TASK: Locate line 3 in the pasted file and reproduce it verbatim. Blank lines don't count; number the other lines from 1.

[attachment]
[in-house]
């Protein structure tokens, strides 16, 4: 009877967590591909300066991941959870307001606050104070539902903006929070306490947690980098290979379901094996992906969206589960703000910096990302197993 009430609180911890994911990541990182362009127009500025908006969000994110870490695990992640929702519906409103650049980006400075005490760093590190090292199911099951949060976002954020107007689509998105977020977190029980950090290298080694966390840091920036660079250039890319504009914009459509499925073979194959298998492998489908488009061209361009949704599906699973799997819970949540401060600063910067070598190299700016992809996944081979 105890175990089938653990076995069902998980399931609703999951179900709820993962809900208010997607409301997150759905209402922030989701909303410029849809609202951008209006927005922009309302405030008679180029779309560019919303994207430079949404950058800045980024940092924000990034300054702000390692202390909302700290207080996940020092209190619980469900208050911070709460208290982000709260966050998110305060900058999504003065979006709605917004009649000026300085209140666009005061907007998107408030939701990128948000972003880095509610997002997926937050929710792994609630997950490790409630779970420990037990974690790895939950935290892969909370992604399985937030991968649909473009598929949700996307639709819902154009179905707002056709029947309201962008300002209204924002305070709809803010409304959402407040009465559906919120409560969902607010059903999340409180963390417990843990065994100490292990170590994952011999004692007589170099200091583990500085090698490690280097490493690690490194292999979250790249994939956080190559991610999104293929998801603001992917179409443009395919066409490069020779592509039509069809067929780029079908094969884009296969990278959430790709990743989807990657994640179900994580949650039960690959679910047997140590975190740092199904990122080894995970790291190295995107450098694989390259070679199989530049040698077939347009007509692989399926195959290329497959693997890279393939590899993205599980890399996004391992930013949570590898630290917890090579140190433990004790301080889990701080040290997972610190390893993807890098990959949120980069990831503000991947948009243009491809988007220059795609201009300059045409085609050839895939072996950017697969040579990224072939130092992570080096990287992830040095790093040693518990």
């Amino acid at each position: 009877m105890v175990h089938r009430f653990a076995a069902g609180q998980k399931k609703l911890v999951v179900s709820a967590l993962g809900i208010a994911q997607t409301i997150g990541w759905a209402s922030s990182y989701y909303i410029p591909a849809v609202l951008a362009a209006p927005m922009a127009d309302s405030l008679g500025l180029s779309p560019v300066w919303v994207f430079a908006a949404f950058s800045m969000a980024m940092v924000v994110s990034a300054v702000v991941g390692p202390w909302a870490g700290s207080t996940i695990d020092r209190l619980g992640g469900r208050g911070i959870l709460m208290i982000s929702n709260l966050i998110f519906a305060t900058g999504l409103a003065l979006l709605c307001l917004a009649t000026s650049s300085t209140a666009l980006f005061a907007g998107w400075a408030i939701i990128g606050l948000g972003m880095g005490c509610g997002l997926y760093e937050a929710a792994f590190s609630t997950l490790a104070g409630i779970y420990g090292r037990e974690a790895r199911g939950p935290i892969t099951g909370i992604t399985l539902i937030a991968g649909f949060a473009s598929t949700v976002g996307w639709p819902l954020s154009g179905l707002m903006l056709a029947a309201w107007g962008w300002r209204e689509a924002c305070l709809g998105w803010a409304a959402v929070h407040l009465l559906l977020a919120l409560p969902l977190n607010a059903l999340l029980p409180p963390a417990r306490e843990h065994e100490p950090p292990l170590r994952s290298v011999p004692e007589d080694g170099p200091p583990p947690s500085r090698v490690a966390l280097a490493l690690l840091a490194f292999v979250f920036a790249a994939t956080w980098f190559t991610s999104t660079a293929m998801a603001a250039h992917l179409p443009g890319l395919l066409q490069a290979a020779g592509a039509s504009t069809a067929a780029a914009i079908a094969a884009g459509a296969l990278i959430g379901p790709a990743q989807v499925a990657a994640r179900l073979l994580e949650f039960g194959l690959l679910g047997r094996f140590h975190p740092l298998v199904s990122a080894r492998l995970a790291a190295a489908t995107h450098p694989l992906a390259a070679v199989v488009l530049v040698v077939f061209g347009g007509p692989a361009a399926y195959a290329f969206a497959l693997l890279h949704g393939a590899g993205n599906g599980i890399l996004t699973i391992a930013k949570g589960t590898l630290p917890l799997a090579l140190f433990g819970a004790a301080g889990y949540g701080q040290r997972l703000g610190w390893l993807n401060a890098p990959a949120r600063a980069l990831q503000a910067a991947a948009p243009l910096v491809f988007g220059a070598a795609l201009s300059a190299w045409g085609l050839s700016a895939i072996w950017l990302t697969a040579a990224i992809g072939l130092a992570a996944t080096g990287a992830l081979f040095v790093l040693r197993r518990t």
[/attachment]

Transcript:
């Amino acid at each position: 009877m105890v175990h089938r009430f653990a076995a069902g609180q998980k399931k609703l911890v999951v179900s709820a967590l993962g809900i208010a994911q997607t409301i997150g990541w759905a209402s922030s990182y989701y909303i410029p591909a849809v609202l951008a362009a209006p927005m922009a127009d309302s405030l008679g500025l180029s779309p560019v300066w919303v994207f430079a908006a949404f950058s800045m969000a980024m940092v924000v994110s990034a300054v702000v991941g390692p202390w909302a870490g700290s207080t996940i695990d020092r209190l619980g992640g469900r208050g911070i959870l709460m208290i982000s929702n709260l966050i998110f519906a305060t900058g999504l409103a003065l979006l709605c307001l917004a009649t000026s650049s300085t209140a666009l980006f005061a907007g998107w400075a408030i939701i990128g606050l948000g972003m880095g005490c509610g997002l997926y760093e937050a929710a792994f590190s609630t997950l490790a104070g409630i779970y420990g090292r037990e974690a790895r199911g939950p935290i892969t099951g909370i992604t399985l539902i937030a991968g649909f949060a473009s598929t949700v976002g996307w639709p819902l954020s154009g179905l707002m903006l056709a029947a309201w107007g962008w300002r209204e689509a924002c305070l709809g998105w803010a409304a959402v929070h407040l009465l559906l977020a919120l409560p969902l977190n607010a059903l999340l029980p409180p963390a417990r306490e843990h065994e100490p950090p292990l170590r994952s290298v011999p004692e007589d080694g170099p200091p583990p947690s500085r090698v490690a966390l280097a490493l690690l840091a490194f292999v979250f920036a790249a994939t956080w980098f190559t991610s999104t660079a293929m998801a603001a250039h992917l179409p443009g890319l395919l066409q490069a290979a020779g592509a039509s504009t069809a067929a780029a914009i079908a094969a884009g459509a296969l990278i959430g379901p790709a990743q989807v499925a990657a994640r179900l073979l994580e949650f039960g194959l690959l679910g047997r094996f140590h975190p740092l298998v199904s990122a080894r492998l995970a790291a190295a489908t995107h450098p694989l992906a390259a070679v199989v488009l530049v040698v077939f061209g347009g007509p692989a361009a399926y195959a290329f969206a497959l693997l890279h949704g393939a590899g993205n599906g599980i890399l996004t699973i391992a930013k949570g589960t590898l630290p917890l799997a090579l140190f433990g819970a004790a301080g889990y949540g701080q040290r997972l703000g610190w390893l993807n401060a890098p990959a949120r600063a980069l990831q503000a910067a991947a948009p243009l910096v491809f988007g220059a070598a795609l201009s300059a190299w045409g085609l050839s700016a895939i072996w950017l990302t697969a040579a990224i992809g072939l130092a992570a996944t080096g990287a992830l081979f040095v790093l040693r197993r518990t």